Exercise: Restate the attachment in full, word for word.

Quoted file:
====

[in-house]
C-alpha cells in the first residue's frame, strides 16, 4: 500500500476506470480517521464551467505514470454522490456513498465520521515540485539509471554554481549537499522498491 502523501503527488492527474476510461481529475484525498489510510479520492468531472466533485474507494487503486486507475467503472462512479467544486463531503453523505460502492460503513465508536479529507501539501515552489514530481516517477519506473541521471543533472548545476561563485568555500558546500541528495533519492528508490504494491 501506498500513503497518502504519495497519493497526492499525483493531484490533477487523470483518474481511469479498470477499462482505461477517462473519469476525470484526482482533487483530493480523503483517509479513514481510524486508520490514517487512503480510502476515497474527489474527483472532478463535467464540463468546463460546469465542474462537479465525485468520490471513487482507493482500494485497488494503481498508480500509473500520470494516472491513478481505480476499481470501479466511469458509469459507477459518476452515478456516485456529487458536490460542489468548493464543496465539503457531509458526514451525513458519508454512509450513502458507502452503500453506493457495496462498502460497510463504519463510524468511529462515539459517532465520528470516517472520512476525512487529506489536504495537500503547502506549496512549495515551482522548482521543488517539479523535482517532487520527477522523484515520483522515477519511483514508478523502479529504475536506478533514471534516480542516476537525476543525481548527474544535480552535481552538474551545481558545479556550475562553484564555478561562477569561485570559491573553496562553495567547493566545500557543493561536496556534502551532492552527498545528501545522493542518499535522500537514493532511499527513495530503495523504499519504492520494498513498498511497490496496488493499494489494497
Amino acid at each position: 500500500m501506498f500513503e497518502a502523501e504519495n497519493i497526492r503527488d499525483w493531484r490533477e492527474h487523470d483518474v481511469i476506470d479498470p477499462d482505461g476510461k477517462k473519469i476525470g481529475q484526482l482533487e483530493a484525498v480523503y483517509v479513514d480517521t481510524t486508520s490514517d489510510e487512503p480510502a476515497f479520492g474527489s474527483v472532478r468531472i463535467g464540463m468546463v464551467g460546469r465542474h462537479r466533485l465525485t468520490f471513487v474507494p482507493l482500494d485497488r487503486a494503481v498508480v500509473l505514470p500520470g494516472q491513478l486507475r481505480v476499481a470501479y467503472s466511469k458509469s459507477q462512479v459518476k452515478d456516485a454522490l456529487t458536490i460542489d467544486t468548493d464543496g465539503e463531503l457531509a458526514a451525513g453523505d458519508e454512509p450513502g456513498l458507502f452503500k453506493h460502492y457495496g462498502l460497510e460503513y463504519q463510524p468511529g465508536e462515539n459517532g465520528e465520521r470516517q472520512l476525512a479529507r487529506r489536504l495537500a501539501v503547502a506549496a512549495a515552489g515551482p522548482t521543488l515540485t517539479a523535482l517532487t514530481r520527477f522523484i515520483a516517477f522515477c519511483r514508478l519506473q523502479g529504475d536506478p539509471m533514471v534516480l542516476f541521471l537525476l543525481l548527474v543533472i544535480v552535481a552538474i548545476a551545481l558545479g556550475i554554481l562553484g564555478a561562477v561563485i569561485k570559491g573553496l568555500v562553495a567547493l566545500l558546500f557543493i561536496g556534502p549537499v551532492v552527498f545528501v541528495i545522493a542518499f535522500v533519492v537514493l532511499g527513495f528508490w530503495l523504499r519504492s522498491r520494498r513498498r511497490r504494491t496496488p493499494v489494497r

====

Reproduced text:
[in-house]
C-alpha cells in the first residue's frame, strides 16, 4: 500500500476506470480517521464551467505514470454522490456513498465520521515540485539509471554554481549537499522498491 502523501503527488492527474476510461481529475484525498489510510479520492468531472466533485474507494487503486486507475467503472462512479467544486463531503453523505460502492460503513465508536479529507501539501515552489514530481516517477519506473541521471543533472548545476561563485568555500558546500541528495533519492528508490504494491 501506498500513503497518502504519495497519493497526492499525483493531484490533477487523470483518474481511469479498470477499462482505461477517462473519469476525470484526482482533487483530493480523503483517509479513514481510524486508520490514517487512503480510502476515497474527489474527483472532478463535467464540463468546463460546469465542474462537479465525485468520490471513487482507493482500494485497488494503481498508480500509473500520470494516472491513478481505480476499481470501479466511469458509469459507477459518476452515478456516485456529487458536490460542489468548493464543496465539503457531509458526514451525513458519508454512509450513502458507502452503500453506493457495496462498502460497510463504519463510524468511529462515539459517532465520528470516517472520512476525512487529506489536504495537500503547502506549496512549495515551482522548482521543488517539479523535482517532487520527477522523484515520483522515477519511483514508478523502479529504475536506478533514471534516480542516476537525476543525481548527474544535480552535481552538474551545481558545479556550475562553484564555478561562477569561485570559491573553496562553495567547493566545500557543493561536496556534502551532492552527498545528501545522493542518499535522500537514493532511499527513495530503495523504499519504492520494498513498498511497490496496488493499494489494497
Amino acid at each position: 500500500m501506498f500513503e497518502a502523501e504519495n497519493i497526492r503527488d499525483w493531484r490533477e492527474h487523470d483518474v481511469i476506470d479498470p477499462d482505461g476510461k477517462k473519469i476525470g481529475q484526482l482533487e483530493a484525498v480523503y483517509v479513514d480517521t481510524t486508520s490514517d489510510e487512503p480510502a476515497f479520492g474527489s474527483v472532478r468531472i463535467g464540463m468546463v464551467g460546469r465542474h462537479r466533485l465525485t468520490f471513487v474507494p482507493l482500494d485497488r487503486a494503481v498508480v500509473l505514470p500520470g494516472q491513478l486507475r481505480v476499481a470501479y467503472s466511469k458509469s459507477q462512479v459518476k452515478d456516485a454522490l456529487t458536490i460542489d467544486t468548493d464543496g465539503e463531503l457531509a458526514a451525513g453523505d458519508e454512509p450513502g456513498l458507502f452503500k453506493h460502492y457495496g462498502l460497510e460503513y463504519q463510524p468511529g465508536e462515539n459517532g465520528e465520521r470516517q472520512l476525512a479529507r487529506r489536504l495537500a501539501v503547502a506549496a512549495a515552489g515551482p522548482t521543488l515540485t517539479a523535482l517532487t514530481r520527477f522523484i515520483a516517477f522515477c519511483r514508478l519506473q523502479g529504475d536506478p539509471m533514471v534516480l542516476f541521471l537525476l543525481l548527474v543533472i544535480v552535481a552538474i548545476a551545481l558545479g556550475i554554481l562553484g564555478a561562477v561563485i569561485k570559491g573553496l568555500v562553495a567547493l566545500l558546500f557543493i561536496g556534502p549537499v551532492v552527498f545528501v541528495i545522493a542518499f535522500v533519492v537514493l532511499g527513495f528508490w530503495l523504499r519504492s522498491r520494498r513498498r511497490r504494491t496496488p493499494v489494497r